Provided there's no conspiracy against you, a fair quorum of such shareholders would need to agree that you're dead in order to have access to all your secrets.
Problem comes in picking the right people. They have to all be reasonably techno-savvy, fairly honest, not likely to all die at the same time, etc.
An email notification system / dead man's switch as mentioned in other posts would make a nice complement to such a system.
What happens if the key has a biometric component? You can't really leave your fingerprints to your heirs, can you?
Passwords in a safe-deposit box?
There are established means of getting into such boxes upon the death of their renter.
My passwords are in a sealed envelope stored in my safe with my other important papers.
Imagine getting an e-mail from the dead person's account - Subject - Re: I'm dead!
Interesting post indeed. Although, being an old beatnik I bet his password will be fairly trivial to guess. Most of the people I know have passwords that I can guess with some 5-15 tries as most tend to choose birthdays, favorite songs, girlfriends, wives, dogs as basis for a password.
Possibly the escrow route would work if there were a key (or a number of keys) in use by coroner's departments (or the Registrar of Births, Deaths and Marriages here in the UK) - then you could have an archive which would only be unlocked on "official" recognition of your death, and in the presence of someone you trust.
For most cases, it would be sufficient to have a file that you distribute to a handful of trusted individuals that is encrypted with a password that is stored in your safe deposit box. The password alone is not sufficient, nor is the file alone sufficient. This allows the rules for getting access to a deceased person's safe deposit box to protect the password.
While you may want your passwords revealed to certain people in the event of your death, there is no way to prevent that same mechanism from being circumvented by a court. For most people, this would not be a problem, but the majority of people who use strong passwords are more paranoid than that. Courts have taken the position that once a piece of information leaves your head (such as putting it in an encrypted file), it's fair game and they can force you to provide the key.
It would be fairly difficult to come up with a system that doesn't have gaping holes. For example, if someone has all of my passwords, they become me as far as the outside world can tell. There's no common way of providing a failsafe account that has implicit permission to everything of mine without including the ability to act as if it were me.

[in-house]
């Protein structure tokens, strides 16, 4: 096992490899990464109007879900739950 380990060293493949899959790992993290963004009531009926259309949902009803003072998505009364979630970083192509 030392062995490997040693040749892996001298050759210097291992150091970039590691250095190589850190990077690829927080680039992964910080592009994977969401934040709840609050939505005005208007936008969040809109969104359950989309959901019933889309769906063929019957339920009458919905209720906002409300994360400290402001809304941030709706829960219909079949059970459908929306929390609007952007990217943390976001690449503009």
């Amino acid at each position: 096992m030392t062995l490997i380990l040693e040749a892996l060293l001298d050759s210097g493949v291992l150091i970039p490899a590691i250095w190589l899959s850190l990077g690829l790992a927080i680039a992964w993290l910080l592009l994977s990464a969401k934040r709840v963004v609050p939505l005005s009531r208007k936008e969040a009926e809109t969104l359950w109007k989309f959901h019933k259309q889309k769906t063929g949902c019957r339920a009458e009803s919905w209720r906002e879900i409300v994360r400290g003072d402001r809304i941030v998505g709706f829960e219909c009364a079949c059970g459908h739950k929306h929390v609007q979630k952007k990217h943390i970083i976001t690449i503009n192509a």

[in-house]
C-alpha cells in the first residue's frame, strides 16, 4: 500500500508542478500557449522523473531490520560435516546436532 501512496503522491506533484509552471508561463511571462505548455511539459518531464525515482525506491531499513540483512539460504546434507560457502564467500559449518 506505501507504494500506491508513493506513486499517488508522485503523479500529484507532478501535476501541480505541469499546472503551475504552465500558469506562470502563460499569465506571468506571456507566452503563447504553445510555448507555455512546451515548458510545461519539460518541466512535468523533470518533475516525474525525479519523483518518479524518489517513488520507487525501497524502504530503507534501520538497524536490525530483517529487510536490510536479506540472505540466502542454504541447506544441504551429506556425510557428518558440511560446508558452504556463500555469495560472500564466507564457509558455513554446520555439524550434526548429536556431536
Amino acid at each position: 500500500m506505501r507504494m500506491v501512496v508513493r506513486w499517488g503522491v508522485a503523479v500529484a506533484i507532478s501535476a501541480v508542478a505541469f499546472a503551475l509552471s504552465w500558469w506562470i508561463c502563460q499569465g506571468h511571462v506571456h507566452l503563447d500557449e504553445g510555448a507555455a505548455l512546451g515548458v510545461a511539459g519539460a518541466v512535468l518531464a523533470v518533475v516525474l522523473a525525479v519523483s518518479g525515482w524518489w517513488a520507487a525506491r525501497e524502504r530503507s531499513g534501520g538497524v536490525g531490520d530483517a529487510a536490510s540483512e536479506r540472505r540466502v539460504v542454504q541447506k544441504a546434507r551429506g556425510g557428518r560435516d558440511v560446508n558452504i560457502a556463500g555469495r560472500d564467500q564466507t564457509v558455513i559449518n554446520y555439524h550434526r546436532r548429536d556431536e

It's not that difficult to design a system that would allow someone to act as me without actually being me. Ie, for work systems, allowing someone else to "sudo -u mike" would allow them to do anything I could do, but it would log who did that and wouldn't allow them to log in and impersonate me. There's no way to get that kind of functionality from the 100% (with some statistically irrelevant margin of error) of the systems out there that can only cope with the concept of a username and password. The vast majority of systems authenticate the account, not the user. For example, my online banking account allows access to my joint checking account. From the system's perspective, the account is the person, so the way to share a joint account is to share the username/password. There is no way to differentiate between my wife and I doing things with the account. Most systems don't need this level of accountability, so they ignore the individual vs account distinction. By doing so, they do not distinguish between authority to act by being the individual and delegated authority given by the individual.
I'm reminded of a Frantics skit (http://www.thefrantics.com/) I heard recently. Guy goes up to Heaven and meets up with an angel ("I don't understand! I was just driving around in downtown Montreal..." "Ahh, yes, we get a lot of that."). Guy insists he has to go back, that he only needs five minutes. The angel asks, "Five minutes? What can you possibly do in five minutes?"
Guy looks embarrassed and says, "I can... erase my hard drive."
Three seconds later, the entire audience dissolves into laughter.
The obvious solution to this problem is, of course, a list of passwords stored in your safe-deposit box. The problem with that solution is that password aging schemes interfere with it. Everytime you are forced to change on of your passwords (or change it on your own), you should make a change to your stored password list.
If you're like me, you're not likely to always be on top of such things.
I like to keep things really simple:
If you don't know my password it is because you aren't supposed to.
It's amazing to me that the dead ...err... Living Impaired fail to hand over their passwords but still manage to cast their votes for the democrats. Maybe they could be intercepted between grave and poll station and politely asked for the passwords?
Regarding dead man's switch, how long do you wait? How long do I have to detain you before your own systems compromises your secrets because it assumes you are dead?